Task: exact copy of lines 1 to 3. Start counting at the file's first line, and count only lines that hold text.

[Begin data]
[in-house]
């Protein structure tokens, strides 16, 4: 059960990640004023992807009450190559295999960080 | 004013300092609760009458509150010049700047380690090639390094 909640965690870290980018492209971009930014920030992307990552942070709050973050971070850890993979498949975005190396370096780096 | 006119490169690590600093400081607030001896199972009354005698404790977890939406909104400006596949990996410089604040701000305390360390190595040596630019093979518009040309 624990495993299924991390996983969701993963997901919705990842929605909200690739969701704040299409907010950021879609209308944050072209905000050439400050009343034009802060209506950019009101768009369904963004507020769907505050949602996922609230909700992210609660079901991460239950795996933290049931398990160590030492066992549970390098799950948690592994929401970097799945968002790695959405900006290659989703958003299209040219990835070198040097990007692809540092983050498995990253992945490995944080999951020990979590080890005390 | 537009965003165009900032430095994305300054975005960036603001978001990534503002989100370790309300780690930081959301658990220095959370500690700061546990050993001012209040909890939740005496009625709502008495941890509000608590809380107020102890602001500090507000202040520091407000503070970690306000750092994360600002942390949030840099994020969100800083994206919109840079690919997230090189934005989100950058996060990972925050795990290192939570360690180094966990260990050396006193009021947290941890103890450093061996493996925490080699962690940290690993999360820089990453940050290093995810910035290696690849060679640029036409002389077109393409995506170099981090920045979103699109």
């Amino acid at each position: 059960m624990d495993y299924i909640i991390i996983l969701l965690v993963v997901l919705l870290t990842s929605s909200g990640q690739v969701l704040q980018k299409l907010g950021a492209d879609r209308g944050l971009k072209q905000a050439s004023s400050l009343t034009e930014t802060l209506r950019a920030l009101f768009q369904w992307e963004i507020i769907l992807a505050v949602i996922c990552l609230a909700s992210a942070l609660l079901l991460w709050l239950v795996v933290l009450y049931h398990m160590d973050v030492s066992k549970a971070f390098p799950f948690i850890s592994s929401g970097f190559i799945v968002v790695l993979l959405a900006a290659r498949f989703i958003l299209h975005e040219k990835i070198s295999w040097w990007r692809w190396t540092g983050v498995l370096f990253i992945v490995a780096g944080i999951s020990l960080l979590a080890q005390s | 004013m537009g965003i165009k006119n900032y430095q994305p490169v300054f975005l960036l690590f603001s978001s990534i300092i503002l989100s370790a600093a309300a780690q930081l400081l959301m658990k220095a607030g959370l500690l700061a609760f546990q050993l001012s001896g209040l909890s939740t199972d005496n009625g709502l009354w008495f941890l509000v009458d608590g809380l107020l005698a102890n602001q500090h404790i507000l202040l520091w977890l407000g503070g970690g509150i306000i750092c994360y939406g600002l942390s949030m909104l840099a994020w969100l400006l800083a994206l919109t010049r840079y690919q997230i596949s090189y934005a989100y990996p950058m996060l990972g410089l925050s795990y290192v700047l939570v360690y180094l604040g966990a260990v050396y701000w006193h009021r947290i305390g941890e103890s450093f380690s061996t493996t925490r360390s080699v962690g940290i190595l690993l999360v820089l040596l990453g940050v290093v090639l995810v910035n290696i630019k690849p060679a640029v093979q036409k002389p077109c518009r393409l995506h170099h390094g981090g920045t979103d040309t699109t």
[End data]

[in-house]
């Protein structure tokens, strides 16, 4: 059960990640004023992807009450190559295999960080 | 004013300092609760009458509150010049700047380690090639390094 909640965690870290980018492209971009930014920030992307990552942070709050973050971070850890993979498949975005190396370096780096 | 006119490169690590600093400081607030001896199972009354005698404790977890939406909104400006596949990996410089604040701000305390360390190595040596630019093979518009040309 624990495993299924991390996983969701993963997901919705990842929605909200690739969701704040299409907010950021879609209308944050072209905000050439400050009343034009802060209506950019009101768009369904963004507020769907505050949602996922609230909700992210609660079901991460239950795996933290049931398990160590030492066992549970390098799950948690592994929401970097799945968002790695959405900006290659989703958003299209040219990835070198040097990007692809540092983050498995990253992945490995944080999951020990979590080890005390 | 537009965003165009900032430095994305300054975005960036603001978001990534503002989100370790309300780690930081959301658990220095959370500690700061546990050993001012209040909890939740005496009625709502008495941890509000608590809380107020102890602001500090507000202040520091407000503070970690306000750092994360600002942390949030840099994020969100800083994206919109840079690919997230090189934005989100950058996060990972925050795990290192939570360690180094966990260990050396006193009021947290941890103890450093061996493996925490080699962690940290690993999360820089990453940050290093995810910035290696690849060679640029036409002389077109393409995506170099981090920045979103699109």
């Amino acid at each position: 059960m624990d495993y299924i909640i991390i996983l969701l965690v993963v997901l919705l870290t990842s929605s909200g990640q690739v969701l704040q980018k299409l907010g950021a492209d879609r209308g944050l971009k072209q905000a050439s004023s400050l009343t034009e930014t802060l209506r950019a920030l009101f768009q369904w992307e963004i507020i769907l992807a505050v949602i996922c990552l609230a909700s992210a942070l609660l079901l991460w709050l239950v795996v933290l009450y049931h398990m160590d973050v030492s066992k549970a971070f390098p799950f948690i850890s592994s929401g970097f190559i799945v968002v790695l993979l959405a900006a290659r498949f989703i958003l299209h975005e040219k990835i070198s295999w040097w990007r692809w190396t540092g983050v498995l370096f990253i992945v490995a780096g944080i999951s020990l960080l979590a080890q005390s | 004013m537009g965003i165009k006119n900032y430095q994305p490169v300054f975005l960036l690590f603001s978001s990534i300092i503002l989100s370790a600093a309300a780690q930081l400081l959301m658990k220095a607030g959370l500690l700061a609760f546990q050993l001012s001896g209040l909890s939740t199972d005496n009625g709502l009354w008495f941890l509000v009458d608590g809380l107020l005698a102890n602001q500090h404790i507000l202040l520091w977890l407000g503070g970690g509150i306000i750092c994360y939406g600002l942390s949030m909104l840099a994020w969100l400006l800083a994206l919109t010049r840079y690919q997230i596949s090189y934005a989100y990996p950058m996060l990972g410089l925050s795990y290192v700047l939570v360690y180094l604040g966990a260990v050396y701000w006193h009021r947290i305390g941890e103890s450093f380690s061996t493996t925490r360390s080699v962690g940290i190595l690993l999360v820089l040596l990453g940050v290093v090639l995810v910035n290696i630019k690849p060679a640029v093979q036409k002389p077109c518009r393409l995506h170099h390094g981090g920045t979103d040309t699109t």